All framing members are usually spaced at 24 inches (600 mm) o.c. These approximations are valid only for purposes of preliminary building layout and must not be used to select final member sizes. They apply to the normal range of building occupancies such as residential, office, commercial,and institutional buildings. For manufacturing and storage buildings, use somewhat larger members. For more comprehensive information on preliminary selection and layout of structural members, see Edward Edward and Joseph Iano, The Architect’s Studio Companion (4th ed.), New York, John Wiley & Sons, Inc., 2007.
Advantages and Disadvantages of Light Gauge Steel Framing:
Light gauge steel framing shares most of the advantages of wood light framing: It is versatile and flexible; requires only simple, inexpensive tools; furnishes internal cavities for utilities and thermal insulation; and accepts an extremely wide range of exterior and interior finish materials. Additionally, steel framing may be used in buildings for which noncombustible construction is required by the building code, thus extending its use to larger buildings and those whose uses require a
higher degree of resistance to fire.
Steel framing members are signifficantly lighter in weight than the wood members to which they are structurally equivalent, an advantage that is often enhanced by spacing steel studs, joists, and rafters at 24 inches (600 mm) o.c. rather than 16 inches (400 mm) o.c. Light gauge steel joists and rafters can span slightly longer distances than nominal 2-inch (50-mm) wood members of the same depth. Steel members tend to be straighter and more uniform than wood members, and they are much more stable dimensionally because they are unaffected by changing humidity. Although they may corrode if exposed to moisture over an extended period of time, particularly in oceanfront locations, steel framing members cannot fall victim to termites or decay.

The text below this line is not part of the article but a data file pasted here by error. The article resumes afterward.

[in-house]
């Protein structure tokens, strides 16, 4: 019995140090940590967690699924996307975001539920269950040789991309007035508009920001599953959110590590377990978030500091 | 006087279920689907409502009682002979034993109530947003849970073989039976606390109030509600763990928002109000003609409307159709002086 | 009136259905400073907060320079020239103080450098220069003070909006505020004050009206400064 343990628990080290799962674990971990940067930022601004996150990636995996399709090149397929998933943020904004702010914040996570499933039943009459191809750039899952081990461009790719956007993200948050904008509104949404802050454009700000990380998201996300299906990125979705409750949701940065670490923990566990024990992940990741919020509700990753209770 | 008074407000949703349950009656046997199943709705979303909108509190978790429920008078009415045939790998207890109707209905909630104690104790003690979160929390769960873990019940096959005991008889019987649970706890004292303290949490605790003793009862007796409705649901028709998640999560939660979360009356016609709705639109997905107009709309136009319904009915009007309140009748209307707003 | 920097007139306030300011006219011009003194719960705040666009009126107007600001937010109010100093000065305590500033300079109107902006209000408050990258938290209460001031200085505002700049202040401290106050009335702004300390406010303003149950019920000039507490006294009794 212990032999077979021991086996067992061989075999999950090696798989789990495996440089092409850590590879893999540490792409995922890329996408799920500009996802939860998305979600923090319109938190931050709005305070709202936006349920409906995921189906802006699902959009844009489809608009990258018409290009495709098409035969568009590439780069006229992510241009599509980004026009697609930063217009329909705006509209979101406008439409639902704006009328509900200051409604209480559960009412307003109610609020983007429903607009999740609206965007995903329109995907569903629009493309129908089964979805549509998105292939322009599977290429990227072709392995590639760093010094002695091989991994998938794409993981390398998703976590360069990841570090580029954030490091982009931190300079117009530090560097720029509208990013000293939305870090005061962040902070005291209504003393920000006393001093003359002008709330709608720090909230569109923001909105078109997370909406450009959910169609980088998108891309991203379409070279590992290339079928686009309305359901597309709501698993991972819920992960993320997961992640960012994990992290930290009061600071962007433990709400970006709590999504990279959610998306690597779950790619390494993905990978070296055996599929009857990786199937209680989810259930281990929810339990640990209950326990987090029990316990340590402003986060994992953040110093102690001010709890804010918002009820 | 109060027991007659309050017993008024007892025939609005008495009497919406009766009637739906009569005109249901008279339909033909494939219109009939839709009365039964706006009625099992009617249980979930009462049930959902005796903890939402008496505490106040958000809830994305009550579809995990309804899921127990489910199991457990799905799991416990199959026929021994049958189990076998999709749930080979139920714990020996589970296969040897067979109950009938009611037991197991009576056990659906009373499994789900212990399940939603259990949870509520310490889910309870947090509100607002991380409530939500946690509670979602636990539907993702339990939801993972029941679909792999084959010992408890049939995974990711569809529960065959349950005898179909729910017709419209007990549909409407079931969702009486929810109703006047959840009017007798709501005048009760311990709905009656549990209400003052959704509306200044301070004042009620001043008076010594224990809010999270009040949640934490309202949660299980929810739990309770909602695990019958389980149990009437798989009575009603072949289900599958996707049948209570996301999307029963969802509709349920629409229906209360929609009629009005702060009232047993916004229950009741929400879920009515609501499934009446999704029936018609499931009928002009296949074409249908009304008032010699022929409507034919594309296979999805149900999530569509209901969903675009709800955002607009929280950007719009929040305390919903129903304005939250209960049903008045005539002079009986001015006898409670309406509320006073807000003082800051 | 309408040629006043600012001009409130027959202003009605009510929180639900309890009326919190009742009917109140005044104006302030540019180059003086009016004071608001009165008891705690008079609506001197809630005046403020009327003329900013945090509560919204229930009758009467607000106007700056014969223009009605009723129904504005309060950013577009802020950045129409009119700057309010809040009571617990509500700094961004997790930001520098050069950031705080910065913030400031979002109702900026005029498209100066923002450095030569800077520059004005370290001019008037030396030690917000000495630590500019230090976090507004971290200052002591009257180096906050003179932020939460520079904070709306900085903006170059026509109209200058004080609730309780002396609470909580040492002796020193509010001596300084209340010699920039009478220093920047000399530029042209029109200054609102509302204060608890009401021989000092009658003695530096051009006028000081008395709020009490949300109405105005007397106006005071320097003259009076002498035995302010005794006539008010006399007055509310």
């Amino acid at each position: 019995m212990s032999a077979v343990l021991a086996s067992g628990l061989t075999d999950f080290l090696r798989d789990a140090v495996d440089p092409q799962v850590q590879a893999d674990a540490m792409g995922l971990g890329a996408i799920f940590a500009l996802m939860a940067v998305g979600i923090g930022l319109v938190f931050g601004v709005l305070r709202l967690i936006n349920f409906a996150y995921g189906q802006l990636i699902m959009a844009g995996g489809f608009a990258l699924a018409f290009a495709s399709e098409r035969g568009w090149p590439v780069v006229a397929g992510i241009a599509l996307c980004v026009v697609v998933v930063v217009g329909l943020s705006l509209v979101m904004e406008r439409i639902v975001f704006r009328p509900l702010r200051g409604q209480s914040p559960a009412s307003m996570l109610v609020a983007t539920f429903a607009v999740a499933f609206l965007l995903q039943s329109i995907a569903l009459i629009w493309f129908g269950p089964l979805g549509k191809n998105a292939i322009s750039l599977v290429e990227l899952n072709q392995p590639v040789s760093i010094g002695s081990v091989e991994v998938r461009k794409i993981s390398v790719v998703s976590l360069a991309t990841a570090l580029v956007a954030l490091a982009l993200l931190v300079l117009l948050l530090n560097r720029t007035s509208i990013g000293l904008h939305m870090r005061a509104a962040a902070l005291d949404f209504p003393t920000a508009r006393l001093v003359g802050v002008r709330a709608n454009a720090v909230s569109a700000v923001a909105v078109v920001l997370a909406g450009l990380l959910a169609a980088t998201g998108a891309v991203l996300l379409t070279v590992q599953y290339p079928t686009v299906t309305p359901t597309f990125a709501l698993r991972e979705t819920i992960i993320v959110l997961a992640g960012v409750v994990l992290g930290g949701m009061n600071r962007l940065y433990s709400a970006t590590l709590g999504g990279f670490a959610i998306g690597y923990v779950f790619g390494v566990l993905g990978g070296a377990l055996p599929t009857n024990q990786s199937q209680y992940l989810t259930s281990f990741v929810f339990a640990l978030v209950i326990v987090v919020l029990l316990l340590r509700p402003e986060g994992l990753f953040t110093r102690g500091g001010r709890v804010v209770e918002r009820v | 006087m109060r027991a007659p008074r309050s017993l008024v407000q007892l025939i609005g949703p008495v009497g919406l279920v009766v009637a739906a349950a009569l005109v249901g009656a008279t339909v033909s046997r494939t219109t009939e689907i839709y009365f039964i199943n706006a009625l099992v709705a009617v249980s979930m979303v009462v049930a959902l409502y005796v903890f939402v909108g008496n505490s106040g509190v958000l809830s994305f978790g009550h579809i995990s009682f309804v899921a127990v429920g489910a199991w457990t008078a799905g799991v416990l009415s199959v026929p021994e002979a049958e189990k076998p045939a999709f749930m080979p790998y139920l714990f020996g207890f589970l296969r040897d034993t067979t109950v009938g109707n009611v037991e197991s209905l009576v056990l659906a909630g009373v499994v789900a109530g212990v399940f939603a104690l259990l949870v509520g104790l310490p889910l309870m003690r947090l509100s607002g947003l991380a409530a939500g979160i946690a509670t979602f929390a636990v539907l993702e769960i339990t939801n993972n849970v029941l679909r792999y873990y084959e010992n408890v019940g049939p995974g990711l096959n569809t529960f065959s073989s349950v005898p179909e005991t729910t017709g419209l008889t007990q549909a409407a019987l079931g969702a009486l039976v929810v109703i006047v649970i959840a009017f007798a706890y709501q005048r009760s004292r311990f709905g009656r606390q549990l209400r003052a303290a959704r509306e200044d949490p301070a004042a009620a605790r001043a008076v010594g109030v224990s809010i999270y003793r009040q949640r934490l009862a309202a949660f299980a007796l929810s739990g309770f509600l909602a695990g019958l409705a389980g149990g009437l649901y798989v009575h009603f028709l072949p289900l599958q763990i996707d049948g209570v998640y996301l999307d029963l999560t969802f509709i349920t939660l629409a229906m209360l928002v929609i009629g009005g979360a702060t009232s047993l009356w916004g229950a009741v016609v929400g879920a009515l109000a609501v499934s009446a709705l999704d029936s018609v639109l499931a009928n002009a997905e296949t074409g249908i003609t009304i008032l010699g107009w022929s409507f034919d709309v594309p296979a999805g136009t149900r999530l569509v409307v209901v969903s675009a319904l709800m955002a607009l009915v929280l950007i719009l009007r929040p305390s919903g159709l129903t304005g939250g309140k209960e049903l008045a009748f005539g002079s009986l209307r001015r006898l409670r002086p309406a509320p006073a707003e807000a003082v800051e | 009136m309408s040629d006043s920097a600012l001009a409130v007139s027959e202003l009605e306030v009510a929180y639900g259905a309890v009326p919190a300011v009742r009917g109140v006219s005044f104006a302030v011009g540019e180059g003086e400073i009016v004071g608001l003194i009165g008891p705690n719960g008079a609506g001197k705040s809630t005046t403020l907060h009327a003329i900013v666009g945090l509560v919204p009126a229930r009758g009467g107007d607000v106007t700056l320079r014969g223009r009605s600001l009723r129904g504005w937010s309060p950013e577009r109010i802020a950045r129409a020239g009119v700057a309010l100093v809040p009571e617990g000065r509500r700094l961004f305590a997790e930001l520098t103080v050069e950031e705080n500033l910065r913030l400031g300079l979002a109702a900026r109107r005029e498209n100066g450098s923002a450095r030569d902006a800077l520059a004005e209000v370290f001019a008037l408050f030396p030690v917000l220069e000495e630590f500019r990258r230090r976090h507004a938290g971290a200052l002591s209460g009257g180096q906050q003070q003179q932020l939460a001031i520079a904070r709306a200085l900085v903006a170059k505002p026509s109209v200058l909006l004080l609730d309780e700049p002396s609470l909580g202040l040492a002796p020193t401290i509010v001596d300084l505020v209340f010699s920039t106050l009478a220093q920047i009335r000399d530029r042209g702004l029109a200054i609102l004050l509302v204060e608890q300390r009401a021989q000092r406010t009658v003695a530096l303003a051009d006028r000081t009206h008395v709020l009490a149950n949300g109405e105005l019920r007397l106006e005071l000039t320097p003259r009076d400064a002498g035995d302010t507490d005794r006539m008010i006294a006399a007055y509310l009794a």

Compared to walls and partitions of masonry construction, equivalent walls and partitions framed with steel studs are much lighter in weight, easier to insulate, and accept electrical wiring and pipes for plumbing and heating much more readily. Steel framing,because it is a dry process, may be carried out under wet or cold weather conditions that would make masonry construction difficult. Masonry walls tend to be much stiffer and more resistant to the passage of sound than steel framed walls, however.
Light Gauge Steel Framing and the Building Codes:
Although light gauge steel framing members will not burn, they will lose their structural strength and stiffness rapidly if exposed to the heat of fire. They must therefore be protected from fire in accordance with building code requirements. With suitable protection provided by gypsum sheathing and gypsum wallboard or plaster, light gauge steel construction may be classified as either Type I or Type II Construction in the building code table, enabling its use for a wide range of building types and sizes.